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4 Risk communication
Numerous reports in the international literature have described how to communicate about risks. Communicating effectively with different audiences requires considerable knowledge, skill and thoughtful planning, whether one is a scientist (a risk assessor), a government food safety official (a risk manager), a communication specialist, or a spokesperson for one of the many interested parties involved in food safety risk analysis.
This chapter examines the role of risk communication in risk analysis, and describes practical approaches for ensuring that sufficient, appropriate communication takes place at necessary points in application of the RMF. It illustrates some effective methods for fostering essential communication within the risk analysis team and for engaging stakeholders in dialogue about food-related risks and the selection of preferred risk management options. This chapter does not attempt to explain how to communicate about risks, but readers are encouraged to consult the sources listed in the references for this chapter for material on that topic.
The emphasis in this Guide is on situations where risk communication is a planned and orderly part of application of the RMF and the effective resolution of a food safety issue. However, there may be other situations, such as food safety emergencies, or technical contexts such as developing “equivalent” food standards, in which government risk managers have less opportunity and/or less need, to engage in risk communication in such a comprehensive manner. The guidance offered here should therefore be tailored as appropriate to suit specific needs on a case-by-case basis.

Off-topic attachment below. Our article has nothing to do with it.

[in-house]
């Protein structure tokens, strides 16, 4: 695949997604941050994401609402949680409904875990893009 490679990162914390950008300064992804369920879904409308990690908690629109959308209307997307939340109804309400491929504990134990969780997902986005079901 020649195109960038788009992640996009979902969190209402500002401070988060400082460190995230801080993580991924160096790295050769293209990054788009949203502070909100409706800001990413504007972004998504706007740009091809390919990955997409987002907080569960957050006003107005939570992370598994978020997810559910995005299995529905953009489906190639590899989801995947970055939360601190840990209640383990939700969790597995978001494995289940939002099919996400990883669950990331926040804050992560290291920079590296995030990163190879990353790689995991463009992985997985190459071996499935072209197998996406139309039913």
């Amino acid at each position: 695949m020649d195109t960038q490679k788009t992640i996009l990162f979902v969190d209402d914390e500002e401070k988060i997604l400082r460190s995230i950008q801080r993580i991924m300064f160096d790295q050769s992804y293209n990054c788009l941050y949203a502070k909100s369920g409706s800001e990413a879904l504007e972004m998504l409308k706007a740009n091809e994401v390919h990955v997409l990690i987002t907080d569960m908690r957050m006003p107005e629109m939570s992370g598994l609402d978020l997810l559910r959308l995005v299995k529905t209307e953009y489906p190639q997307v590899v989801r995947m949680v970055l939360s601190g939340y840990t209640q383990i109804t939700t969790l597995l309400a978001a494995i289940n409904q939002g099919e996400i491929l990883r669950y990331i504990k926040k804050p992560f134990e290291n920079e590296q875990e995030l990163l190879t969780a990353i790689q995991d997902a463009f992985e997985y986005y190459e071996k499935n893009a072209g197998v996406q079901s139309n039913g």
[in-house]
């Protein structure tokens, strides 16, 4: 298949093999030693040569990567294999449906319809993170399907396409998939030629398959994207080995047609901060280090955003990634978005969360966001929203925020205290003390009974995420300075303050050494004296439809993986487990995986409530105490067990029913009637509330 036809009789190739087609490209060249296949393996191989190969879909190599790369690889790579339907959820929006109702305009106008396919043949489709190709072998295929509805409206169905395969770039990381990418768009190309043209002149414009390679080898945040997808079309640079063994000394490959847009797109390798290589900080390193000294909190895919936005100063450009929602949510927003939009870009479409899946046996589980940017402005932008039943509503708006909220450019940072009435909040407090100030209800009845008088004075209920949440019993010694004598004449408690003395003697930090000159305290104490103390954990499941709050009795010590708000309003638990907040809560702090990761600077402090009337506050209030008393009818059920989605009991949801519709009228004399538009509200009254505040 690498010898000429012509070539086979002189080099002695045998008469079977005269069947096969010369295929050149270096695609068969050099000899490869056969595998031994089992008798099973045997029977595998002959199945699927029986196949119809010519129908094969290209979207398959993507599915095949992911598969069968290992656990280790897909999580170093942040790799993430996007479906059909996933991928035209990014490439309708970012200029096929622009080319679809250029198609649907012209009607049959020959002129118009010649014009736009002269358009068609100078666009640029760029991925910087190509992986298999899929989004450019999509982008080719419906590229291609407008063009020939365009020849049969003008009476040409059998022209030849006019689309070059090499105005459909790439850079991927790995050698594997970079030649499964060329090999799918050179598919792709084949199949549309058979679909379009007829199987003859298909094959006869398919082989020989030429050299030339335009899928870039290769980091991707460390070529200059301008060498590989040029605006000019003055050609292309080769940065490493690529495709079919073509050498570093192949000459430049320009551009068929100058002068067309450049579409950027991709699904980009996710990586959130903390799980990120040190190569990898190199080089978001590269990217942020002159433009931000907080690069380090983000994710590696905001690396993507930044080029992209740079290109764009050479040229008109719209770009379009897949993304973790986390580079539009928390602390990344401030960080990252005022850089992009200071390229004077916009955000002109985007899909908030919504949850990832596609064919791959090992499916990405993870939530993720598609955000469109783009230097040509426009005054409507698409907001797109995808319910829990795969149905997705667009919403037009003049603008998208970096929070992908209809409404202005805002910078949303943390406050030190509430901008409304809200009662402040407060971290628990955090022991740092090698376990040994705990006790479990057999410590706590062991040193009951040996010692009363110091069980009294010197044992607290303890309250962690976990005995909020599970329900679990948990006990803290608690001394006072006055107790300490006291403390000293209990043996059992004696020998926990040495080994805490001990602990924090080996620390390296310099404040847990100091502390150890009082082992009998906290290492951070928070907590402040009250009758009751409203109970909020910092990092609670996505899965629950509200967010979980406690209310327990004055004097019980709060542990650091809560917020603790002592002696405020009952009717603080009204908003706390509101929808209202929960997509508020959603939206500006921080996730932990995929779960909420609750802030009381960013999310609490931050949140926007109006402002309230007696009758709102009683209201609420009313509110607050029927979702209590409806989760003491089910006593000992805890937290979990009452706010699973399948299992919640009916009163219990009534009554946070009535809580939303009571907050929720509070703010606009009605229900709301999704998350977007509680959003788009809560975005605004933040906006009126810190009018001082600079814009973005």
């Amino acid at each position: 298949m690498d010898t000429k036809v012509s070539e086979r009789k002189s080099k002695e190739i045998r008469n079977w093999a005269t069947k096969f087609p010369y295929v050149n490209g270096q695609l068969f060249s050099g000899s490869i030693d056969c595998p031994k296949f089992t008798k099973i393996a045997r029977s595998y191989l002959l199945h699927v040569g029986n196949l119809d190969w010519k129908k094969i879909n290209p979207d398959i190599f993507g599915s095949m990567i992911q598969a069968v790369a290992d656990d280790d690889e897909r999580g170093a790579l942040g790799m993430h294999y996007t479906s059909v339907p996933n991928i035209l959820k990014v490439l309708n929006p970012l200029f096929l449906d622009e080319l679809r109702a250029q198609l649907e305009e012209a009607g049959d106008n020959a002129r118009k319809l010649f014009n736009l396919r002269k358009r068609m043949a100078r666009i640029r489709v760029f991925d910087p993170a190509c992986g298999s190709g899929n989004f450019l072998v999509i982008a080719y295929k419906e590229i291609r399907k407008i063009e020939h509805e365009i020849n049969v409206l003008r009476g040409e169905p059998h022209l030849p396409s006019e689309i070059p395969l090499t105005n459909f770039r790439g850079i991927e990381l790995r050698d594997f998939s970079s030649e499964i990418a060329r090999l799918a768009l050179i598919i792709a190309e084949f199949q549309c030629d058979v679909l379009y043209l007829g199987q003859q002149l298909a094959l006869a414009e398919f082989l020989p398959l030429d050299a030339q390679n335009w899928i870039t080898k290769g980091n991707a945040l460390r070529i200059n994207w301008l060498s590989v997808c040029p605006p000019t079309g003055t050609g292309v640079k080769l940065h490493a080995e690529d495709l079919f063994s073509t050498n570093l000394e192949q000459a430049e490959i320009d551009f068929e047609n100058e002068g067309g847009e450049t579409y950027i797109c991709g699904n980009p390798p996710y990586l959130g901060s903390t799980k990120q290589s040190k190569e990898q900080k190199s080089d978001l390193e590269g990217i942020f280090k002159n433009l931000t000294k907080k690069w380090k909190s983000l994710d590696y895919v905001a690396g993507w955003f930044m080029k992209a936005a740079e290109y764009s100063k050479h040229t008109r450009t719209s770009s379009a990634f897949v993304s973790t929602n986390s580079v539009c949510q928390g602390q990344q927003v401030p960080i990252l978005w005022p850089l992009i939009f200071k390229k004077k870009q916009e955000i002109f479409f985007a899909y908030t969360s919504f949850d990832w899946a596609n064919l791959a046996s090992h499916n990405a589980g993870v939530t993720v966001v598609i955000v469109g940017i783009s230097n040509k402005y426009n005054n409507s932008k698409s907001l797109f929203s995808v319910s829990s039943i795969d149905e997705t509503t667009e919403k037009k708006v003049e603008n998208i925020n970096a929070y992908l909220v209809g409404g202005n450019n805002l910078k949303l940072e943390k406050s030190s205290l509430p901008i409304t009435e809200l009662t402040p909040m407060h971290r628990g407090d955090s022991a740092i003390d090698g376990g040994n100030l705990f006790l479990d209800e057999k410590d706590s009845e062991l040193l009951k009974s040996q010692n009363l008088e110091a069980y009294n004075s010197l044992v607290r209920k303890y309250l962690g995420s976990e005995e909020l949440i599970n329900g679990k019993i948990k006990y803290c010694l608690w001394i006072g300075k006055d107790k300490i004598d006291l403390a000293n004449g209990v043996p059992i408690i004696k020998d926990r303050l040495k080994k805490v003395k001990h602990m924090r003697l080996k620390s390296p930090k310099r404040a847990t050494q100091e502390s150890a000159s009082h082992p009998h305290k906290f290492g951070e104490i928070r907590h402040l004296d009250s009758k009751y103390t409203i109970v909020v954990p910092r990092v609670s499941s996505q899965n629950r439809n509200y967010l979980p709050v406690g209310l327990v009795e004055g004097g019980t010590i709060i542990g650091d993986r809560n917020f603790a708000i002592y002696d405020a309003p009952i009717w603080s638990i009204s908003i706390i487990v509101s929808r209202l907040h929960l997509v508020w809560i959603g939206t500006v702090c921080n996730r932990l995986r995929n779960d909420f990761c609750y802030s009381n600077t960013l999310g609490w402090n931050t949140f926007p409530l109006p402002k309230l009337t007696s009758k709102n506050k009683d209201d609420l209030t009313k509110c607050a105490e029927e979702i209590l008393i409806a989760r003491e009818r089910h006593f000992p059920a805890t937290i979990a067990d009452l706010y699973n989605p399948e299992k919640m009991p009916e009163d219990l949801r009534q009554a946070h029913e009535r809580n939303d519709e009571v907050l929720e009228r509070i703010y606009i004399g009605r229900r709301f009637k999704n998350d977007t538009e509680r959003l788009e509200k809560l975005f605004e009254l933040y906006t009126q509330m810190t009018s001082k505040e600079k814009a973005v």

Risk communication is a powerful yet often neglected element of risk analysis. In a food safety emergency situation, effective communication between scientific experts and risk managers, as well as between these groups, other interested parties and the general public, is absolutely critical for helping people understand the risks and make informed choices. When the food safety issue is less urgent, strong, interactive communication among the participants in a risk analysis almost always improves the quality of the ultimate risk management decisions, particularly by eliciting scientific data, opinions and perspectives from a cross section of affected stakeholders. Multi-stakeholder communication throughout the process also promotes better understanding of risks and greater consensus on risk management approaches.